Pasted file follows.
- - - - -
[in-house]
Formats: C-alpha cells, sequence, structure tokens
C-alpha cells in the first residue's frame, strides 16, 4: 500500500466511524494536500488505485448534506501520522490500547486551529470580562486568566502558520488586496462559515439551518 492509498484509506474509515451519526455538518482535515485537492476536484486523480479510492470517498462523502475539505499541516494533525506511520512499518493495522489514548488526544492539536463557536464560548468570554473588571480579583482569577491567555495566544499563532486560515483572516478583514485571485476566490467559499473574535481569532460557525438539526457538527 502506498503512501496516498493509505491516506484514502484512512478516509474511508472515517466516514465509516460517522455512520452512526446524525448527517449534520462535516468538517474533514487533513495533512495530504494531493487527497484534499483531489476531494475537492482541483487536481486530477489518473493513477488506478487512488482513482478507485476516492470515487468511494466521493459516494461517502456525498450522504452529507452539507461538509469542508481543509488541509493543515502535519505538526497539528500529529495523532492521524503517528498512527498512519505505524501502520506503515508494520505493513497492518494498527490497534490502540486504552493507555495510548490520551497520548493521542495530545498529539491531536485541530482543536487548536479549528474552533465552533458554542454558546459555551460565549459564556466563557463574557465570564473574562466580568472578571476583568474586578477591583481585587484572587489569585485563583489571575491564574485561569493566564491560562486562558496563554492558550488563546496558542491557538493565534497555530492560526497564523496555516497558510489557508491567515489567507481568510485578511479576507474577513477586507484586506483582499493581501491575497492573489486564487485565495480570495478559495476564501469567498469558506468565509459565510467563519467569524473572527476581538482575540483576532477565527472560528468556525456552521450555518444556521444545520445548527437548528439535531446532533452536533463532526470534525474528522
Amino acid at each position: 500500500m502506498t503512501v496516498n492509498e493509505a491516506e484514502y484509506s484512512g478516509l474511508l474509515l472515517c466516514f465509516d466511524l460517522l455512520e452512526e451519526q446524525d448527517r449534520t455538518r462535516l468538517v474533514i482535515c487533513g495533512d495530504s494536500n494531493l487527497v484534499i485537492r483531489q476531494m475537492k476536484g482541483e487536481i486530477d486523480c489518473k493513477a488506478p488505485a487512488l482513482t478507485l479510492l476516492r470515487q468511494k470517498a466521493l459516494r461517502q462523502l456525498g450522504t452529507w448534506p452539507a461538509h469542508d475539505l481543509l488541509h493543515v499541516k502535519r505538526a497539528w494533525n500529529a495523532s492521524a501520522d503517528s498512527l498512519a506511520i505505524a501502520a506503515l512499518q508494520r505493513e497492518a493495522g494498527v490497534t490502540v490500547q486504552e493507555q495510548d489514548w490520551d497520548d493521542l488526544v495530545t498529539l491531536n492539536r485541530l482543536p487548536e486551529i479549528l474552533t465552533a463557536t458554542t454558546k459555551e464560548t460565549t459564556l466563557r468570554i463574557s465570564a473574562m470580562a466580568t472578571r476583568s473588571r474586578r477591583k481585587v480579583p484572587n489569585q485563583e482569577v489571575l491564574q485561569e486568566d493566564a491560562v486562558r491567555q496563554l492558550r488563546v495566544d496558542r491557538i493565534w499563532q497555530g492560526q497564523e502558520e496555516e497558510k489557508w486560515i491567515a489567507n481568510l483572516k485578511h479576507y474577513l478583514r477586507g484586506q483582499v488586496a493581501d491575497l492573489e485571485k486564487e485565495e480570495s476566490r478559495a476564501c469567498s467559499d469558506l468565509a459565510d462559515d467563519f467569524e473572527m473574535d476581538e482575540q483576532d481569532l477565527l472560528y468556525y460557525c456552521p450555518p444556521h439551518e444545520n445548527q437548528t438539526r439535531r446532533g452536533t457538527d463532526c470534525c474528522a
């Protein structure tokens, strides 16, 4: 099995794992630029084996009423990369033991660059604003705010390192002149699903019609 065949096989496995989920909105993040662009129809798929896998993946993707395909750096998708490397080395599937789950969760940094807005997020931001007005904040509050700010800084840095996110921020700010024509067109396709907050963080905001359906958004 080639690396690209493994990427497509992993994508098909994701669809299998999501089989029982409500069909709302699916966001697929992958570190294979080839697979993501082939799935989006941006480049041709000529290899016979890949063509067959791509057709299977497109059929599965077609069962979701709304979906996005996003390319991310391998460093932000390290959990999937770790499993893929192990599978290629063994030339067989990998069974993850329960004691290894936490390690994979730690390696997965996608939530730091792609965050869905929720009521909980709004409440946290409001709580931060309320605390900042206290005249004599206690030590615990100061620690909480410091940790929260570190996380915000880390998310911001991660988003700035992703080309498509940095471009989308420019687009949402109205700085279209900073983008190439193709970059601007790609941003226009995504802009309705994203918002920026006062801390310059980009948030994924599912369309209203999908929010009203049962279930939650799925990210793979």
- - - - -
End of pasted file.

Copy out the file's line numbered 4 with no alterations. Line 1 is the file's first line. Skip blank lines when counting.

Amino acid at each position: 500500500m502506498t503512501v496516498n492509498e493509505a491516506e484514502y484509506s484512512g478516509l474511508l474509515l472515517c466516514f465509516d466511524l460517522l455512520e452512526e451519526q446524525d448527517r449534520t455538518r462535516l468538517v474533514i482535515c487533513g495533512d495530504s494536500n494531493l487527497v484534499i485537492r483531489q476531494m475537492k476536484g482541483e487536481i486530477d486523480c489518473k493513477a488506478p488505485a487512488l482513482t478507485l479510492l476516492r470515487q468511494k470517498a466521493l459516494r461517502q462523502l456525498g450522504t452529507w448534506p452539507a461538509h469542508d475539505l481543509l488541509h493543515v499541516k502535519r505538526a497539528w494533525n500529529a495523532s492521524a501520522d503517528s498512527l498512519a506511520i505505524a501502520a506503515l512499518q508494520r505493513e497492518a493495522g494498527v490497534t490502540v490500547q486504552e493507555q495510548d489514548w490520551d497520548d493521542l488526544v495530545t498529539l491531536n492539536r485541530l482543536p487548536e486551529i479549528l474552533t465552533a463557536t458554542t454558546k459555551e464560548t460565549t459564556l466563557r468570554i463574557s465570564a473574562m470580562a466580568t472578571r476583568s473588571r474586578r477591583k481585587v480579583p484572587n489569585q485563583e482569577v489571575l491564574q485561569e486568566d493566564a491560562v486562558r491567555q496563554l492558550r488563546v495566544d496558542r491557538i493565534w499563532q497555530g492560526q497564523e502558520e496555516e497558510k489557508w486560515i491567515a489567507n481568510l483572516k485578511h479576507y474577513l478583514r477586507g484586506q483582499v488586496a493581501d491575497l492573489e485571485k486564487e485565495e480570495s476566490r478559495a476564501c469567498s467559499d469558506l468565509a459565510d462559515d467563519f467569524e473572527m473574535d476581538e482575540q483576532d481569532l477565527l472560528y468556525y460557525c456552521p450555518p444556521h439551518e444545520n445548527q437548528t438539526r439535531r446532533g452536533t457538527d463532526c470534525c474528522a